A Week with You Were Perfectly Fine: Dramatic Irony vs. Antithetical Discourse

Belinda Nicoll is the author of the memoir, Out of Sync, as well as a writing and life coach. (You can read an earlier interview I did with Belinda about her book, Out of Sync.)

Check out her website at:
Belinda blogs on the topics of writing, creativity coaching, and expatriation –

I asked Belinda to contribute to this week’s discussion of Dorothy Parker’s short story, You Were Perfectly Fine, which I kicked off in yesterday’s blog post.

Dramatic Irony vs. Antithetical Discourse

by Belinda Nicoll

Author Belinda Nicoll.

Author Belinda Nicoll.

To what end do writers use humor and irony to develop tension, character, voice and plot? This question was posed by one of our instructors, Elissa Schappell, in the first semester of my Master of Fine Arts program at Queens University of Charlotte in 2010.  Her instruction guided us to look at “how wit reveals truths, heightens perception of reality, and permits the ‘un-sayable’ to be said.” We were given a list of short stories to explore for our first assignment: an essay on literary craft. You Were Perfectly Fine by Dorothy Parker was one of them—in summary: ostensibly, a “pale young man” and “clear-eyed girl” are discussing the events of the night before; he has a hangover and can’t remember a thing, so she fills him in, and through their discordant dialogue the reader not only learns about his drinking problem but gains insight into their awkward relationship.

In reading the prescribed texts for Schappell’s workshop, the introduction of my craft response said this: I enjoyed discovering the power of humor and irony as techniques for creating multi-layered stories. It was interesting to see the different ways in which the writers had used the technique, some going for laugh-out-loud humor, others for witty characters or ironic plot twists. Obviously, some achieved the technique better than others.

About Parker’s story specifically, I said this: If handled with expertise, an author can reveal a story’s conclusion early without diminishing the tension and drama of the telling. Dorothy Parker does exactly that by creating an instant contradiction between the title of her story, You Were Perfectly Fine, and the protagonist’s obvious hangover, thus setting up the reader from the outset to expect the opposite of what the title claims. Through a mismatched conversation between the two characters, Parker holds the reader’s attention by untying the ironic knots one at a time, slowly and deliciously unfolding the man’s real dilemma: in his intoxicated condition, he’d asked the girl to marry him—the ultimate incompatible outcome of their awkward relationship.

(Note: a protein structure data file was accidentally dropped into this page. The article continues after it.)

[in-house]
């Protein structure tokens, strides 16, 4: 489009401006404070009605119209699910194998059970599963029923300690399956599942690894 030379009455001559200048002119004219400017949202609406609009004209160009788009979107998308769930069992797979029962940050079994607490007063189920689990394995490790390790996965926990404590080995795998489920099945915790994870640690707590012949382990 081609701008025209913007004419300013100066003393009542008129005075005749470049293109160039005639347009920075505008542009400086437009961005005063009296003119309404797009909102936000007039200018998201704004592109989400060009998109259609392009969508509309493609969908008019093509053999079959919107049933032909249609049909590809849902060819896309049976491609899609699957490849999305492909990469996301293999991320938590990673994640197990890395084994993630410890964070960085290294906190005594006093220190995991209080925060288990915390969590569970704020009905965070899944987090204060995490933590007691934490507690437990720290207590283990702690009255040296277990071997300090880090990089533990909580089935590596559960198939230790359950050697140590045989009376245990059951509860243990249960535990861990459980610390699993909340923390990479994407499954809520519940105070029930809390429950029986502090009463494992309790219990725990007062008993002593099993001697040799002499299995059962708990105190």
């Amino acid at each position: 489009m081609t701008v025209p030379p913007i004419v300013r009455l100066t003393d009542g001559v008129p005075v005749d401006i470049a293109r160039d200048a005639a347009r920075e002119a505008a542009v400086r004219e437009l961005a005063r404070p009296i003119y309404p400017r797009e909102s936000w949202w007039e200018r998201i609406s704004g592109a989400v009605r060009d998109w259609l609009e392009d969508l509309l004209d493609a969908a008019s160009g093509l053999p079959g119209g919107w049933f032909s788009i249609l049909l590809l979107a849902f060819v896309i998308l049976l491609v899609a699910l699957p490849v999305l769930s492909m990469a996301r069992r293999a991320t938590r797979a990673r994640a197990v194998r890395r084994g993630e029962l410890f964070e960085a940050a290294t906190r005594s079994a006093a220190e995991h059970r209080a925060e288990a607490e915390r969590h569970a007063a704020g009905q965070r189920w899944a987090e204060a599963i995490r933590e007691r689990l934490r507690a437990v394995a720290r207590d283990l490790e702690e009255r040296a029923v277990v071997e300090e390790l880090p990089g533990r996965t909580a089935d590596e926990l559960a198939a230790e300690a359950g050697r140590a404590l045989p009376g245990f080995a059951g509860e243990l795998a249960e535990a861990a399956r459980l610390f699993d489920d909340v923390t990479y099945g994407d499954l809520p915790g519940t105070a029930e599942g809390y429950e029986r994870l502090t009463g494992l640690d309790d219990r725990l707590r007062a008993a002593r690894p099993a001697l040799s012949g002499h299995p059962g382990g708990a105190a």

Now, a year after my graduation, I’m asked to look at Parker’s story again to see what literary technique it demonstrates well. Although I’m still of the same opinion with respect to Parker’s masterful use of irony (the WHAT), I’m more able to discern her method (the HOW)—a kind of antithetical, as opposed to rational, discourse that highlights the disconnect between the characters who are clearly a mismatched couple.

Whereas dramatic irony is defined as a trope that involves incongruity between what is expected and what occurs, an antithesis refers to two contrasting meanings in close proximity to one another, usually two words or phrases within one sentence—a famous example: “When Neil Armstrong walked on the moon it might have been one small step for a man but it was one giant leap for mankind.” Clearly, Parker’s couple is out of sync; yet, listening to them is like watching a dance. The “pale young man” says, “Oh, dear, oh, dear, oh, dear. Oh.” The “clear-eyed girl” asks, “Not feeling so well today?” He responds, “Oh, I’m great.” As the story progresses, Parker deftly builds tension by dispensing their out-of-sync responses in quick succession. Using this antithetical discourse, Parker manages to turn her story into the proverbial Laurel and Hardy comedy—a great accomplishment considering satire is a literary form people all over the world can relate to.

The process, and result, of analyzing Parker’s text once more serves as a reminder that our discernment of literature is not stagnant; and as we evolve as readers, so we do as writers too.

In case you missed it: A Good Man is Hard to Find

Earlier today I kicked off my December guest blog blizzard which will focus on Dorothy Parker’s short story, You Were Perfectly Fine.

In November, I hosted several of my favorite writer friends in a discussion of Flannery O’Connor’s story, A Good Man is Hard to Find.

Just in case you missed some of the posts, I’ve collected them all below, with links.

Thanks for reading. I hope you enjoyed these wonderful guest posts. Let me know. I’m planning to do more in the future, but knowing they are of value to you, dear reader, would be a wonderful incentive.